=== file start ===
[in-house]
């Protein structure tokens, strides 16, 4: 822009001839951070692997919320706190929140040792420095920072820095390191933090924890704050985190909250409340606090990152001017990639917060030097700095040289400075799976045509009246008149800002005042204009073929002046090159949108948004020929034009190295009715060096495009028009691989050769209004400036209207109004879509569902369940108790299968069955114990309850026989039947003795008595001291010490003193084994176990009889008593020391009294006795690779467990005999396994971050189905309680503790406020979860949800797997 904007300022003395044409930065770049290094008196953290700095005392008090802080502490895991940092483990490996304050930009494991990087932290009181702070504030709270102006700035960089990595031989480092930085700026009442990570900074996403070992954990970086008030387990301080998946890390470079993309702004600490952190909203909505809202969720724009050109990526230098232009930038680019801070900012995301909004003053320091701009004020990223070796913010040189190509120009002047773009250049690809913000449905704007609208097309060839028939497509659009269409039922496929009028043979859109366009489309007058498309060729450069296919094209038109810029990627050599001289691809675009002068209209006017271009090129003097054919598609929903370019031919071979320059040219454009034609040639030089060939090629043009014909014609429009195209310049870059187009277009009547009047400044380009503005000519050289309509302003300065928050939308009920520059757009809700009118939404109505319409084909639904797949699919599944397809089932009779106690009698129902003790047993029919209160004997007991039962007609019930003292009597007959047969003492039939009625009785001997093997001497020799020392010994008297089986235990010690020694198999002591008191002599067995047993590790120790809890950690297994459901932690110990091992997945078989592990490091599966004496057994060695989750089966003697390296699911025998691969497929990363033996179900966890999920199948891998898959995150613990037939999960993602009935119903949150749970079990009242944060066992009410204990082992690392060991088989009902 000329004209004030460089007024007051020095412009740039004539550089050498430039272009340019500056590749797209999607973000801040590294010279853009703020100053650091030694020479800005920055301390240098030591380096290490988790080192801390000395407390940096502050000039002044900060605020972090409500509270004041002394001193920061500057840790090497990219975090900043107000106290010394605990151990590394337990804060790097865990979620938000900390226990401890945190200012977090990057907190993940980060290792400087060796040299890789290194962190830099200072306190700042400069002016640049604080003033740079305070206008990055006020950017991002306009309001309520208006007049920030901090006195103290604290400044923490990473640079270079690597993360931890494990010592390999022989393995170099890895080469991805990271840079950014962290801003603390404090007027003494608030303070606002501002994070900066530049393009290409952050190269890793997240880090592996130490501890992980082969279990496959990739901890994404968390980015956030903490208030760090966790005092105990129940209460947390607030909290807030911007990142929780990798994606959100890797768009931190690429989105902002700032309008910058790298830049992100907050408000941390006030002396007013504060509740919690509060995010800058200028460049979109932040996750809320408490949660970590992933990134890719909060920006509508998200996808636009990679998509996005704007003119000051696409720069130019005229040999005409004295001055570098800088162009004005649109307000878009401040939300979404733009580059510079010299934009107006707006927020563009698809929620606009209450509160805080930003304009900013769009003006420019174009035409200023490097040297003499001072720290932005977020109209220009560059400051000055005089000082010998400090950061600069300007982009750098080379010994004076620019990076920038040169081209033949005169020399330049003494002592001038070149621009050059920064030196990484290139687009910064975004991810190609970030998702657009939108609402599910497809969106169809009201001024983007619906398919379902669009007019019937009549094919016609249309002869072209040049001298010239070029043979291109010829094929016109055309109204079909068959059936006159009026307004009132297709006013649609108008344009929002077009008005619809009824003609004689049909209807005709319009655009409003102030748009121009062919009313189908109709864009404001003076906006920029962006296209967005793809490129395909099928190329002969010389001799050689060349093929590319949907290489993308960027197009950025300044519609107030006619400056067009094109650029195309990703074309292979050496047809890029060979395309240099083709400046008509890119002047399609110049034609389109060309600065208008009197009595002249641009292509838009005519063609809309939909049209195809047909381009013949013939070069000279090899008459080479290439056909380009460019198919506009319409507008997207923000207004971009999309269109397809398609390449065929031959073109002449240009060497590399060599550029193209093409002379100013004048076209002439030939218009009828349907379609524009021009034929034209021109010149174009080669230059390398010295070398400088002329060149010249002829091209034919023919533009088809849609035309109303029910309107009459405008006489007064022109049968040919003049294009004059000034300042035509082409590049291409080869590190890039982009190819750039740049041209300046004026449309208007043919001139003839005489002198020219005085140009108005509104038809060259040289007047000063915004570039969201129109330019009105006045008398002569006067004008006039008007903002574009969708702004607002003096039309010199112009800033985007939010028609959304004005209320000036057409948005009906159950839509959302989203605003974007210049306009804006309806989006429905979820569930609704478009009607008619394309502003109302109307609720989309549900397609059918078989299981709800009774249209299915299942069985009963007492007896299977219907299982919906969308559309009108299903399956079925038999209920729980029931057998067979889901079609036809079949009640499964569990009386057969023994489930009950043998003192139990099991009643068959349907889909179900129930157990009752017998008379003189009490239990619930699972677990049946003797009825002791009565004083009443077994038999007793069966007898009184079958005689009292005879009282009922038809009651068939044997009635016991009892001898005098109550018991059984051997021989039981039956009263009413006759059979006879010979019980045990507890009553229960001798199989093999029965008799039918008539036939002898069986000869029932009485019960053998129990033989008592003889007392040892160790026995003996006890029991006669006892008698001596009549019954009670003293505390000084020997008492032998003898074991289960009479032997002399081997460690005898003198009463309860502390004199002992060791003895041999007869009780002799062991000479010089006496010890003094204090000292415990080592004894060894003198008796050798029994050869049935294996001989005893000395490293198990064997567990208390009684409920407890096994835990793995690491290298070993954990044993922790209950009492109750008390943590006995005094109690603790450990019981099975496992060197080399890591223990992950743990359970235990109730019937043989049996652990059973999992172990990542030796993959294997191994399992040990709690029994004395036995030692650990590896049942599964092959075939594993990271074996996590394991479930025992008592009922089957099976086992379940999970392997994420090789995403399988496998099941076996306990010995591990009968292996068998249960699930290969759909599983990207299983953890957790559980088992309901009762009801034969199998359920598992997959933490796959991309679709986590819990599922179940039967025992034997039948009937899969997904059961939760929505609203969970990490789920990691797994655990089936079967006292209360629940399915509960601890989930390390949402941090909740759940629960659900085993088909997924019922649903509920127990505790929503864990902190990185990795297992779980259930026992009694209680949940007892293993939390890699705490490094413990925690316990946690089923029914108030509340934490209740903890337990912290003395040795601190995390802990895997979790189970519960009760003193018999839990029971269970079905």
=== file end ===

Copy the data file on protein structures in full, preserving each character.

[in-house]
């Protein structure tokens, strides 16, 4: 822009001839951070692997919320706190929140040792420095920072820095390191933090924890704050985190909250409340606090990152001017990639917060030097700095040289400075799976045509009246008149800002005042204009073929002046090159949108948004020929034009190295009715060096495009028009691989050769209004400036209207109004879509569902369940108790299968069955114990309850026989039947003795008595001291010490003193084994176990009889008593020391009294006795690779467990005999396994971050189905309680503790406020979860949800797997 904007300022003395044409930065770049290094008196953290700095005392008090802080502490895991940092483990490996304050930009494991990087932290009181702070504030709270102006700035960089990595031989480092930085700026009442990570900074996403070992954990970086008030387990301080998946890390470079993309702004600490952190909203909505809202969720724009050109990526230098232009930038680019801070900012995301909004003053320091701009004020990223070796913010040189190509120009002047773009250049690809913000449905704007609208097309060839028939497509659009269409039922496929009028043979859109366009489309007058498309060729450069296919094209038109810029990627050599001289691809675009002068209209006017271009090129003097054919598609929903370019031919071979320059040219454009034609040639030089060939090629043009014909014609429009195209310049870059187009277009009547009047400044380009503005000519050289309509302003300065928050939308009920520059757009809700009118939404109505319409084909639904797949699919599944397809089932009779106690009698129902003790047993029919209160004997007991039962007609019930003292009597007959047969003492039939009625009785001997093997001497020799020392010994008297089986235990010690020694198999002591008191002599067995047993590790120790809890950690297994459901932690110990091992997945078989592990490091599966004496057994060695989750089966003697390296699911025998691969497929990363033996179900966890999920199948891998898959995150613990037939999960993602009935119903949150749970079990009242944060066992009410204990082992690392060991088989009902 000329004209004030460089007024007051020095412009740039004539550089050498430039272009340019500056590749797209999607973000801040590294010279853009703020100053650091030694020479800005920055301390240098030591380096290490988790080192801390000395407390940096502050000039002044900060605020972090409500509270004041002394001193920061500057840790090497990219975090900043107000106290010394605990151990590394337990804060790097865990979620938000900390226990401890945190200012977090990057907190993940980060290792400087060796040299890789290194962190830099200072306190700042400069002016640049604080003033740079305070206008990055006020950017991002306009309001309520208006007049920030901090006195103290604290400044923490990473640079270079690597993360931890494990010592390999022989393995170099890895080469991805990271840079950014962290801003603390404090007027003494608030303070606002501002994070900066530049393009290409952050190269890793997240880090592996130490501890992980082969279990496959990739901890994404968390980015956030903490208030760090966790005092105990129940209460947390607030909290807030911007990142929780990798994606959100890797768009931190690429989105902002700032309008910058790298830049992100907050408000941390006030002396007013504060509740919690509060995010800058200028460049979109932040996750809320408490949660970590992933990134890719909060920006509508998200996808636009990679998509996005704007003119000051696409720069130019005229040999005409004295001055570098800088162009004005649109307000878009401040939300979404733009580059510079010299934009107006707006927020563009698809929620606009209450509160805080930003304009900013769009003006420019174009035409200023490097040297003499001072720290932005977020109209220009560059400051000055005089000082010998400090950061600069300007982009750098080379010994004076620019990076920038040169081209033949005169020399330049003494002592001038070149621009050059920064030196990484290139687009910064975004991810190609970030998702657009939108609402599910497809969106169809009201001024983007619906398919379902669009007019019937009549094919016609249309002869072209040049001298010239070029043979291109010829094929016109055309109204079909068959059936006159009026307004009132297709006013649609108008344009929002077009008005619809009824003609004689049909209807005709319009655009409003102030748009121009062919009313189908109709864009404001003076906006920029962006296209967005793809490129395909099928190329002969010389001799050689060349093929590319949907290489993308960027197009950025300044519609107030006619400056067009094109650029195309990703074309292979050496047809890029060979395309240099083709400046008509890119002047399609110049034609389109060309600065208008009197009595002249641009292509838009005519063609809309939909049209195809047909381009013949013939070069000279090899008459080479290439056909380009460019198919506009319409507008997207923000207004971009999309269109397809398609390449065929031959073109002449240009060497590399060599550029193209093409002379100013004048076209002439030939218009009828349907379609524009021009034929034209021109010149174009080669230059390398010295070398400088002329060149010249002829091209034919023919533009088809849609035309109303029910309107009459405008006489007064022109049968040919003049294009004059000034300042035509082409590049291409080869590190890039982009190819750039740049041209300046004026449309208007043919001139003839005489002198020219005085140009108005509104038809060259040289007047000063915004570039969201129109330019009105006045008398002569006067004008006039008007903002574009969708702004607002003096039309010199112009800033985007939010028609959304004005209320000036057409948005009906159950839509959302989203605003974007210049306009804006309806989006429905979820569930609704478009009607008619394309502003109302109307609720989309549900397609059918078989299981709800009774249209299915299942069985009963007492007896299977219907299982919906969308559309009108299903399956079925038999209920729980029931057998067979889901079609036809079949009640499964569990009386057969023994489930009950043998003192139990099991009643068959349907889909179900129930157990009752017998008379003189009490239990619930699972677990049946003797009825002791009565004083009443077994038999007793069966007898009184079958005689009292005879009282009922038809009651068939044997009635016991009892001898005098109550018991059984051997021989039981039956009263009413006759059979006879010979019980045990507890009553229960001798199989093999029965008799039918008539036939002898069986000869029932009485019960053998129990033989008592003889007392040892160790026995003996006890029991006669006892008698001596009549019954009670003293505390000084020997008492032998003898074991289960009479032997002399081997460690005898003198009463309860502390004199002992060791003895041999007869009780002799062991000479010089006496010890003094204090000292415990080592004894060894003198008796050798029994050869049935294996001989005893000395490293198990064997567990208390009684409920407890096994835990793995690491290298070993954990044993922790209950009492109750008390943590006995005094109690603790450990019981099975496992060197080399890591223990992950743990359970235990109730019937043989049996652990059973999992172990990542030796993959294997191994399992040990709690029994004395036995030692650990590896049942599964092959075939594993990271074996996590394991479930025992008592009922089957099976086992379940999970392997994420090789995403399988496998099941076996306990010995591990009968292996068998249960699930290969759909599983990207299983953890957790559980088992309901009762009801034969199998359920598992997959933490796959991309679709986590819990599922179940039967025992034997039948009937899969997904059961939760929505609203969970990490789920990691797994655990089936079967006292209360629940399915509960601890989930390390949402941090909740759940629960659900085993088909997924019922649903509920127990505790929503864990902190990185990795297992779980259930026992009694209680949940007892293993939390890699705490490094413990925690316990946690089923029914108030509340934490209740903890337990912290003395040795601190995390802990895997979790189970519960009760003193018999839990029971269970079905």